An Evaluation of Food Insecurity and Its Correlates in a Filipino American Study Sample Residing in Clark County, Nevada

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Health Equity





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Purpose: Filipino Americans comprise over half of the Asian American population in Clark County, Nevada. Despite their large numbers, food insecurity rates are aggregated with the entire Asian American population. In 2016, 1.6% of Asian American households in Clark County were food insecure, yet, 22% of households reported annual incomes at or below 200% of the federal poverty level. This study aimed to assess the status and correlates of food insecurity specific to Filipino Americans in Clark County, Nevada. Methods: The United States Department of Agriculture (USDA) Short Form Food Security Module was administered among 192 Filipino Americans residing in Clark County, NV. Results were viewed through the theoretical framework of the Social Ecological Model. Results: 27.1% of respondents experienced food insecurity within the past year. Adjusted logistic regression revealed that incomes less than $20,000 (odds ratio [OR]=4.13, 95% confidence interval [CI]: 1.43–11.9), having no health insurance (OR=5.22, 95% CI: 1.67–16.34), and eating mainly American or Western foods (OR=7.3, 95% CI: 1.73–30.77) were significant predictors of food insecurity. Conclusions: A significantly higher prevalence of food insecurity among Filipino American subpopulations, compared to the estimates for Asian Americans in Clark County, suggests the need to disaggregate data for Asian American subgroups. The Social Ecological Model provides greater context to the findings identifying that the intrapersonal and policy level factors were associated with food insecurity among our participants, thus suggesting the need to utilize multilevel interventions to address food insecurity in Filipino Americans. The findings may be utilized to inform future interventions aimed at improving the overall health and food security among Filipino Americans.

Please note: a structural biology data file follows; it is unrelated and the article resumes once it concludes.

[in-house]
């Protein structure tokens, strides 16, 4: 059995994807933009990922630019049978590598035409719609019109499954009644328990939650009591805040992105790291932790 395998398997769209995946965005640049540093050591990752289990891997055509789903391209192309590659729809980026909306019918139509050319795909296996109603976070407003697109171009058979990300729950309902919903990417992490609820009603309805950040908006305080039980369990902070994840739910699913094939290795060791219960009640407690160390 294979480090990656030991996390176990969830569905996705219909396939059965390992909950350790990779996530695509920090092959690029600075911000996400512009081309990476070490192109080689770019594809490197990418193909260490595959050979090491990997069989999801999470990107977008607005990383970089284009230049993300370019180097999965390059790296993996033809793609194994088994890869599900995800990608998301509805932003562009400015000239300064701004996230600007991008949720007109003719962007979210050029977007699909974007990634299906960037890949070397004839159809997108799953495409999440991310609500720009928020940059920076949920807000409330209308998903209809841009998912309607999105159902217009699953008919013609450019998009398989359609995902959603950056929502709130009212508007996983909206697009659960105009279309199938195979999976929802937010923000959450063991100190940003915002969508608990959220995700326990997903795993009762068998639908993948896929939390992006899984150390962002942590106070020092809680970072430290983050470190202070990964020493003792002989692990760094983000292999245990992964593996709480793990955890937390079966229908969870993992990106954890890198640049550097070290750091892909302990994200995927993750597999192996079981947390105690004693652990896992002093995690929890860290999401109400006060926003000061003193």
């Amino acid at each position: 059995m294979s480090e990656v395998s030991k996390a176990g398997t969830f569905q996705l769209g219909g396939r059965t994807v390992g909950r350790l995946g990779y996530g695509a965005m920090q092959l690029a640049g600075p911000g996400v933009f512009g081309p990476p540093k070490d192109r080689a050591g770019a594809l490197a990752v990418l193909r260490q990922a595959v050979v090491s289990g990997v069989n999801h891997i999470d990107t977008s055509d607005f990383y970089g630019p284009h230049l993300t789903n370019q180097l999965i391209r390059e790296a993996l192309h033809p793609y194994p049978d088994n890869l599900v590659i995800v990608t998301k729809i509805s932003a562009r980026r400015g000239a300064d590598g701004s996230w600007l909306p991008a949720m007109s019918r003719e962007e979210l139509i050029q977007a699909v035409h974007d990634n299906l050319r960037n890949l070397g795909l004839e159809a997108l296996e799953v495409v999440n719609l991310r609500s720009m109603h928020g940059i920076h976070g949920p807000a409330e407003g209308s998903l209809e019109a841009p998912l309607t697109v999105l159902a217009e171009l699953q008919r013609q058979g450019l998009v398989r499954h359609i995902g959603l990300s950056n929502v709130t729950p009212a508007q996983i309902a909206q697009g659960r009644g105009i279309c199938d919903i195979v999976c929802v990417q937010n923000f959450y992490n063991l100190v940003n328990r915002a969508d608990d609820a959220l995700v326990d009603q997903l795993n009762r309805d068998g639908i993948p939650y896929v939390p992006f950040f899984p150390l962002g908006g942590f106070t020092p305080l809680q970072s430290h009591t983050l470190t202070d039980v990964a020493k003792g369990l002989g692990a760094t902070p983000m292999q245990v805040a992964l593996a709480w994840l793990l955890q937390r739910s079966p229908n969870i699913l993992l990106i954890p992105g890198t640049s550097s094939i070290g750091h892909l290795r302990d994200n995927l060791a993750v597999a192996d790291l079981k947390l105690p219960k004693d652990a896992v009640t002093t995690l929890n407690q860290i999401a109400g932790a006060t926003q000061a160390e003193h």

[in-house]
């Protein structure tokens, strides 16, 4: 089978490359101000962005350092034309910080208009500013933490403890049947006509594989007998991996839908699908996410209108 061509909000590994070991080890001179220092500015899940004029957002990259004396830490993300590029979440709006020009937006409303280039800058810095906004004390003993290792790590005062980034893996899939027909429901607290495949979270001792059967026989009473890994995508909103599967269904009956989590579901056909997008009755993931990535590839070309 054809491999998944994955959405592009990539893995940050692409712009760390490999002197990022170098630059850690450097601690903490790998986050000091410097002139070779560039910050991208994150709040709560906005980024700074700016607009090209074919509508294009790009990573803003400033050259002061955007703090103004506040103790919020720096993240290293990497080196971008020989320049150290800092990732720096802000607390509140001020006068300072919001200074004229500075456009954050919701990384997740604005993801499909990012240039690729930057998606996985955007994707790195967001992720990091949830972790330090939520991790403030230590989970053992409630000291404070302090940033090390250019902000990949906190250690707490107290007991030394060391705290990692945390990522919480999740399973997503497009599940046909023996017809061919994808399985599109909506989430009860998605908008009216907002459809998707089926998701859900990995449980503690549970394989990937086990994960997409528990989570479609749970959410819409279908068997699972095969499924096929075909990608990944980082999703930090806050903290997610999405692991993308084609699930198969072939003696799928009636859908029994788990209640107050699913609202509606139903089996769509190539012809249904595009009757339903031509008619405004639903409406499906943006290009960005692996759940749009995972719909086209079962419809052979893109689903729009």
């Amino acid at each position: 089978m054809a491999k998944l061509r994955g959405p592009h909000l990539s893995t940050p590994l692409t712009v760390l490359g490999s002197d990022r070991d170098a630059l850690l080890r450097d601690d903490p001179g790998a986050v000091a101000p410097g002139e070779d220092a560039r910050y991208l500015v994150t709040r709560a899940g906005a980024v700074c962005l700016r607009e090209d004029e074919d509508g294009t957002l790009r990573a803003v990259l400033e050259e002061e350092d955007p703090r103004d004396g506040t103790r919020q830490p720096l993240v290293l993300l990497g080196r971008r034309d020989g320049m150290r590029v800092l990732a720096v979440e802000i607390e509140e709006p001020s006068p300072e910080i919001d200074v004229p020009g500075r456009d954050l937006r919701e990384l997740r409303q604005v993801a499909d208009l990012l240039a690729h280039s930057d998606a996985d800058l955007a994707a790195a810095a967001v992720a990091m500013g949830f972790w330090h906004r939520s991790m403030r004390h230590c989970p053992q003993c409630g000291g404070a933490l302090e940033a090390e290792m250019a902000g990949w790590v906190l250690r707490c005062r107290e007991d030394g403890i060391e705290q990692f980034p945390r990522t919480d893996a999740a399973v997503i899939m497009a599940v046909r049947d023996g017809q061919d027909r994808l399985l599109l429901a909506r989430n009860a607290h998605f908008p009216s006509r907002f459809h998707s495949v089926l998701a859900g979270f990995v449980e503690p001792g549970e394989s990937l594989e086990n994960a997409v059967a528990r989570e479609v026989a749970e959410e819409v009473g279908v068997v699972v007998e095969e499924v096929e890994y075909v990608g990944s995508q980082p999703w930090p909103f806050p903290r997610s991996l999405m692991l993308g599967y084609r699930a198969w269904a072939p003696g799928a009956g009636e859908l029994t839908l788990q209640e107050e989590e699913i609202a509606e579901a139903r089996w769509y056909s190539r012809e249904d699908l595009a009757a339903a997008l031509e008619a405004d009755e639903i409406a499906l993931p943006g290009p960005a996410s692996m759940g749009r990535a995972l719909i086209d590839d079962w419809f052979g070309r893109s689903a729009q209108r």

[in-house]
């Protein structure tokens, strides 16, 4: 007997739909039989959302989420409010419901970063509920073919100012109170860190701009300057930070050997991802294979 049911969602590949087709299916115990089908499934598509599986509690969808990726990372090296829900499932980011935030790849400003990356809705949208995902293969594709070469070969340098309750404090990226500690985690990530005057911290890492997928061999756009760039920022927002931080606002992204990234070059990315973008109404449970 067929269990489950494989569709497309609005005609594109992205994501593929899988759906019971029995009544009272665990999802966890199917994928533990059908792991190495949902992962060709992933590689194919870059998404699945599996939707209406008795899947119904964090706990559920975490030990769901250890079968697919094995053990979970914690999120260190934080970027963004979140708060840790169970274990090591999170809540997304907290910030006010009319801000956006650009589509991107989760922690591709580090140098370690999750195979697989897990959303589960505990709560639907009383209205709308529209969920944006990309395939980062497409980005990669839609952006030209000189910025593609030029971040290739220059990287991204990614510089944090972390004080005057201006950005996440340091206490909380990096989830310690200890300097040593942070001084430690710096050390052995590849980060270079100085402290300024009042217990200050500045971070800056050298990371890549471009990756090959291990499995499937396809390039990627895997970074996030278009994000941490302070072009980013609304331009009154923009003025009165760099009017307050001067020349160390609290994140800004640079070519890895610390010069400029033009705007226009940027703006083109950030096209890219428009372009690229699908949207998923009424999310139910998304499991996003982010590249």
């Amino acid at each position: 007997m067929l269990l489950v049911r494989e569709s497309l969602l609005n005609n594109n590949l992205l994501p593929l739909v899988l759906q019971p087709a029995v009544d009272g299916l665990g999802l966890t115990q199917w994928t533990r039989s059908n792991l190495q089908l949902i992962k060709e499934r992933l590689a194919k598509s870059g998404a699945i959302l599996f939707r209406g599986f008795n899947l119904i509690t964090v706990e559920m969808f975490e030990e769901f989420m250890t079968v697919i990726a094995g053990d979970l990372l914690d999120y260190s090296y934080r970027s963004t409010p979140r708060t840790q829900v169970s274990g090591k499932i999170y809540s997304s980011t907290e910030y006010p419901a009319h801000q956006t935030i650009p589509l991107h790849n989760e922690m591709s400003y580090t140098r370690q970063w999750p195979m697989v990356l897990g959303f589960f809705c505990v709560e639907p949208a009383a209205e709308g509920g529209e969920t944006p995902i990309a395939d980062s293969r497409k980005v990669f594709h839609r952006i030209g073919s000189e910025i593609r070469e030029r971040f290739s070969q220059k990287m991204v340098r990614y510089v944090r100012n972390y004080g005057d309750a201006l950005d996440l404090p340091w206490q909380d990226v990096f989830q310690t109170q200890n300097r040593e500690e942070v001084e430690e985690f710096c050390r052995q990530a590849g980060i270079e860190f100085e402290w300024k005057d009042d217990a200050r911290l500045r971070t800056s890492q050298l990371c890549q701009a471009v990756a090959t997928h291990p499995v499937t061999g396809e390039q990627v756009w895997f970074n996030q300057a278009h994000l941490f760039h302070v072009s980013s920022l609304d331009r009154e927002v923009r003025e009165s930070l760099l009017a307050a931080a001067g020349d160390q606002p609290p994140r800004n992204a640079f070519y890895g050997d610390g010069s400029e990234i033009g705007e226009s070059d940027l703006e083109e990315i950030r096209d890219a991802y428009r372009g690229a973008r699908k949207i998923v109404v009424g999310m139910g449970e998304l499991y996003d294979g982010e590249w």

Asian American; Food security; Filipino American; Public health; Social Ecological Model; Southern Nevada


Food Security | Public Health



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